The idea of combining animals and wine-growing occurred to Michèle Mannes while she was studying landscape architecture in Gembloux (Belgium), where she graduated with a master’s degree. “I did an internship with the Luxembourg Nature and Forest Agency, working on the Naturschutz Flësch (editor’s note: “meat protecting nature”) project aimed at introducing hardy cattle breeds (Angus, Galloway, etc.) to highly biodiverse pasture land. This is an appealing idea as it enables extensive farming to be developed to foster and protect these ecosystems, while also maintaining sensitive meadowland.” Since the entire Mannes family is well-accustomed to contact with animals, it ultimately made perfect sense for her to consider applying this approach to the vineyards. “Although this can be done with chickens, pigs and even Shetland ponies, sheep were the obvious choice for me.” 

Although this can be done with chickens, pigs and even Shetland ponies, sheep were the obvious choice for me.

However, some experimentation was required rather than just releasing them randomly. “So long as there are no buds or leaves, there is no risk, but once everything starts growing again, we’ll need to be careful they don’t eat everything… I’ve done a lot of research on this, but opinions differ. While some winemakers keep them in the vineyard throughout the year, others remove them when the grapes sweeten, or in some cases, even when the vines begin to sprout. If they only eat the buds around the base, it’ll be OK, but we don’t want them venturing any higher – let’s see what happens!” 

All that remained was to name them, which again, was not done randomly! The Ouessant sheep were christened Bo (“short for Rambo because he’s quite pushy and also with those lighter-coloured tips, his fleece looks a bit like surfer’s hair, so he’s a real beau!”), Luss (“because his horns remind me of Lucifer”) and Como (“he’s the acrobat and the Comos were the first family of professional acrobats”). Absolutely nothing has been left to chance!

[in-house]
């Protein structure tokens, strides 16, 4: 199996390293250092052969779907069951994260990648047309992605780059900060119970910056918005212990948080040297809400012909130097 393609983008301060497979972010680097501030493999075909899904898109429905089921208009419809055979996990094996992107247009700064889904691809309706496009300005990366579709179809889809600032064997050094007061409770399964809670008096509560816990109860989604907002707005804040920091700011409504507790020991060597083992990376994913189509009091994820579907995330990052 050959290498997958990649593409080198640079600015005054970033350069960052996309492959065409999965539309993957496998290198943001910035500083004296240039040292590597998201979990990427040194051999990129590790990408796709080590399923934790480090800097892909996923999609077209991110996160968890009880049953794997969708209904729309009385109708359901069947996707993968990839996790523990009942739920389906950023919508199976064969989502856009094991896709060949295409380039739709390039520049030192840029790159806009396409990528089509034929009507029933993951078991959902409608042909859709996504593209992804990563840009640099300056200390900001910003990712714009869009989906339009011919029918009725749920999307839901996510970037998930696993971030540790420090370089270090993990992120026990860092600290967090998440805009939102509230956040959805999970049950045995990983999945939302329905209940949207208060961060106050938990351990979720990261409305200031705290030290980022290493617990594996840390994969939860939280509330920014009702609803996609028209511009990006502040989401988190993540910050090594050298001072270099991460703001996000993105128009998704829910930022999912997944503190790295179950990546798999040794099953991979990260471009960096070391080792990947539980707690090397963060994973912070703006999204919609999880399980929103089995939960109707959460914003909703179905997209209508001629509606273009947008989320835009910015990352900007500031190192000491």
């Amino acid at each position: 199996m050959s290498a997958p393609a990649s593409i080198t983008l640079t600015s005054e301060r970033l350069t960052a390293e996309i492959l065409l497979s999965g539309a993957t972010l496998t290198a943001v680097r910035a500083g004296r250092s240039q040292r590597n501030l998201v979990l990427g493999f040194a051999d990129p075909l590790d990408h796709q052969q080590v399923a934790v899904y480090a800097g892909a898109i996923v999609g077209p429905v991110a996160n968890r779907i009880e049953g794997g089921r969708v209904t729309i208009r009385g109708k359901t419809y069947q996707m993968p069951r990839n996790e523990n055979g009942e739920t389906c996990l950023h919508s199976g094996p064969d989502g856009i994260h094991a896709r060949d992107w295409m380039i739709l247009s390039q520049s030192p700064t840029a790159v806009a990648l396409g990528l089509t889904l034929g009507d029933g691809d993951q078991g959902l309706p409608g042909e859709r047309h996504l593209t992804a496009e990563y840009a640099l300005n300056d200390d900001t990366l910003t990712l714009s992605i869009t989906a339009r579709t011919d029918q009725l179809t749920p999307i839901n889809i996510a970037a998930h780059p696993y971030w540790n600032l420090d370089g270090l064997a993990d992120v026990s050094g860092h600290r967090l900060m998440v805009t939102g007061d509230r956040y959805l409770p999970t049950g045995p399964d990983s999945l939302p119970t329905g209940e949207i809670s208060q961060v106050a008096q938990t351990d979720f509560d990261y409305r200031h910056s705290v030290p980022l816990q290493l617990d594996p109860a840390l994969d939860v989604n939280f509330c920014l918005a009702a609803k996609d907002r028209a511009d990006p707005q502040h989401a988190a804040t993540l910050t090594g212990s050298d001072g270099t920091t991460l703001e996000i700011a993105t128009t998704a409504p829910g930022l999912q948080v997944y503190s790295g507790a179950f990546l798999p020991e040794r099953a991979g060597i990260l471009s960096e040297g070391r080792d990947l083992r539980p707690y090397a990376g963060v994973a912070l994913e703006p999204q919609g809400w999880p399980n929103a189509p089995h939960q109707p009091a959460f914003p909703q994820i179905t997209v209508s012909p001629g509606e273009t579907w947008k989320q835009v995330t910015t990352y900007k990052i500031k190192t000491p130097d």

Michèle Mannes at the helm

Aged 29, Michèle Mannes has recently officially taken over from her father at the helm of the Häremillen wine estate. Max Mannes, a former high-school economics teacher, made his first wines for his own pleasure in 1978, before permanently going professional in 1988 when he founded the estate.

Häremillen now cultivates approximately fifteen hectares between Ehnen and Mertert, with most of the vines planted within the bounds of the municipality of Wormeldange. Besides the boss, it employs six people. “I’m not planning to change everything,” says the young winemaker with a smile.  “I intend to continue in a similar vein to my father, producing elegant, dry wines with the greatest respect shown to nature.” 

However, Michèle Mannes does plan to implement some of her ideas in the coming years. In particular, she intends to place greater emphasis on events and tastings at the watermill once owned by the clerics of the Trier Cathedral Chapter, from which the estate derives its name.

This year, Michèle Mannes has already replanted four parcels with Riesling, Chardonnay, and more surprisingly, Elbling and Rivaner. “A lot of our private customers still order these wines,” she explains.  “Before attracting new customers with new wines, we mustn’t forget to serve our existing base!” she observes sensibly.